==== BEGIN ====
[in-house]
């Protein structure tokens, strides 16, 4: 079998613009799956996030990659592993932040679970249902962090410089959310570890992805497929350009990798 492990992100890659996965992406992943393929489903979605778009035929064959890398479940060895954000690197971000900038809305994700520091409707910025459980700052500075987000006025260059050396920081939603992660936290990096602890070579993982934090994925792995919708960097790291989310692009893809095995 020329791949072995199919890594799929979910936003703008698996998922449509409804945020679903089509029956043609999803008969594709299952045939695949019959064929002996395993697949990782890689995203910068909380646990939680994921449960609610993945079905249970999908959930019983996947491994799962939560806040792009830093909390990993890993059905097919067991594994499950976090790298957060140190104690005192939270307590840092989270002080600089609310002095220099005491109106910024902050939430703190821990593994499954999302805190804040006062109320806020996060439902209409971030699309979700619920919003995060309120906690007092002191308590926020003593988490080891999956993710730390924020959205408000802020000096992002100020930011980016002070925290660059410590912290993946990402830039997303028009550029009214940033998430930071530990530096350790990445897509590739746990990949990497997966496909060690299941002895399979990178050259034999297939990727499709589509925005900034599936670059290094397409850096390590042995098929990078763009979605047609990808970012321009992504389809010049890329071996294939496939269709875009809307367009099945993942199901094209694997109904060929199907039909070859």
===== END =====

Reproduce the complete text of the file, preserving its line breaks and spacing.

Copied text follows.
[in-house]
């Protein structure tokens, strides 16, 4: 079998613009799956996030990659592993932040679970249902962090410089959310570890992805497929350009990798 492990992100890659996965992406992943393929489903979605778009035929064959890398479940060895954000690197971000900038809305994700520091409707910025459980700052500075987000006025260059050396920081939603992660936290990096602890070579993982934090994925792995919708960097790291989310692009893809095995 020329791949072995199919890594799929979910936003703008698996998922449509409804945020679903089509029956043609999803008969594709299952045939695949019959064929002996395993697949990782890689995203910068909380646990939680994921449960609610993945079905249970999908959930019983996947491994799962939560806040792009830093909390990993890993059905097919067991594994499950976090790298957060140190104690005192939270307590840092989270002080600089609310002095220099005491109106910024902050939430703190821990593994499954999302805190804040006062109320806020996060439902209409971030699309979700619920919003995060309120906690007092002191308590926020003593988490080891999956993710730390924020959205408000802020000096992002100020930011980016002070925290660059410590912290993946990402830039997303028009550029009214940033998430930071530990530096350790990445897509590739746990990949990497997966496909060690299941002895399979990178050259034999297939990727499709589509925005900034599936670059290094397409850096390590042995098929990078763009979605047609990808970012321009992504389809010049890329071996294939496939269709875009809307367009099945993942199901094209694997109904060929199907039909070859």